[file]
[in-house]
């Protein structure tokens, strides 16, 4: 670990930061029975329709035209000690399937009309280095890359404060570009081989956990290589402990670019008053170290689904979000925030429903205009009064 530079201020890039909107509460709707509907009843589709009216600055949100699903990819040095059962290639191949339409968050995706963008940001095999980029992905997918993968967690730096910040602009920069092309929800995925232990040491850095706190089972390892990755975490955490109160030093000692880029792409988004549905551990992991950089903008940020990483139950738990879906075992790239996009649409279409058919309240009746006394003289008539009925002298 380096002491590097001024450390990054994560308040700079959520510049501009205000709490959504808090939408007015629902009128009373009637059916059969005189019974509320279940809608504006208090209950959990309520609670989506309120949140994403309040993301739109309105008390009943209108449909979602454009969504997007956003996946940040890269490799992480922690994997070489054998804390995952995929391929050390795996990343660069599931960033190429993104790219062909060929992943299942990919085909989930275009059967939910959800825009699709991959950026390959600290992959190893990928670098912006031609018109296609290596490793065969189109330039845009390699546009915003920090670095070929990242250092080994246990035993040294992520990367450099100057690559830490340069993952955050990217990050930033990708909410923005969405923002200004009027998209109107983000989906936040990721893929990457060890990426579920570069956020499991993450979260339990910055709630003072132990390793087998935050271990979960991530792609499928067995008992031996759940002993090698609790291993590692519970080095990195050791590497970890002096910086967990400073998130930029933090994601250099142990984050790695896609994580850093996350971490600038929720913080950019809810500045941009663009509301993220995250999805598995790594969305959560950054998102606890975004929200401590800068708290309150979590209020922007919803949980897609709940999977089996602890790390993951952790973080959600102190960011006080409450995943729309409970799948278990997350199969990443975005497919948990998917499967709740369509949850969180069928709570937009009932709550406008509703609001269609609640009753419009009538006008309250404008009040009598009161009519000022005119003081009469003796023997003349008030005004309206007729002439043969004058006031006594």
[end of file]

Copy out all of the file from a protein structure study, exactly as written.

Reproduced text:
[in-house]
């Protein structure tokens, strides 16, 4: 670990930061029975329709035209000690399937009309280095890359404060570009081989956990290589402990670019008053170290689904979000925030429903205009009064 530079201020890039909107509460709707509907009843589709009216600055949100699903990819040095059962290639191949339409968050995706963008940001095999980029992905997918993968967690730096910040602009920069092309929800995925232990040491850095706190089972390892990755975490955490109160030093000692880029792409988004549905551990992991950089903008940020990483139950738990879906075992790239996009649409279409058919309240009746006394003289008539009925002298 380096002491590097001024450390990054994560308040700079959520510049501009205000709490959504808090939408007015629902009128009373009637059916059969005189019974509320279940809608504006208090209950959990309520609670989506309120949140994403309040993301739109309105008390009943209108449909979602454009969504997007956003996946940040890269490799992480922690994997070489054998804390995952995929391929050390795996990343660069599931960033190429993104790219062909060929992943299942990919085909989930275009059967939910959800825009699709991959950026390959600290992959190893990928670098912006031609018109296609290596490793065969189109330039845009390699546009915003920090670095070929990242250092080994246990035993040294992520990367450099100057690559830490340069993952955050990217990050930033990708909410923005969405923002200004009027998209109107983000989906936040990721893929990457060890990426579920570069956020499991993450979260339990910055709630003072132990390793087998935050271990979960991530792609499928067995008992031996759940002993090698609790291993590692519970080095990195050791590497970890002096910086967990400073998130930029933090994601250099142990984050790695896609994580850093996350971490600038929720913080950019809810500045941009663009509301993220995250999805598995790594969305959560950054998102606890975004929200401590800068708290309150979590209020922007919803949980897609709940999977089996602890790390993951952790973080959600102190960011006080409450995943729309409970799948278990997350199969990443975005497919948990998917499967709740369509949850969180069928709570937009009932709550406008509703609001269609609640009753419009009538006008309250404008009040009598009161009519000022005119003081009469003796023997003349008030005004309206007729002439043969004058006031006594």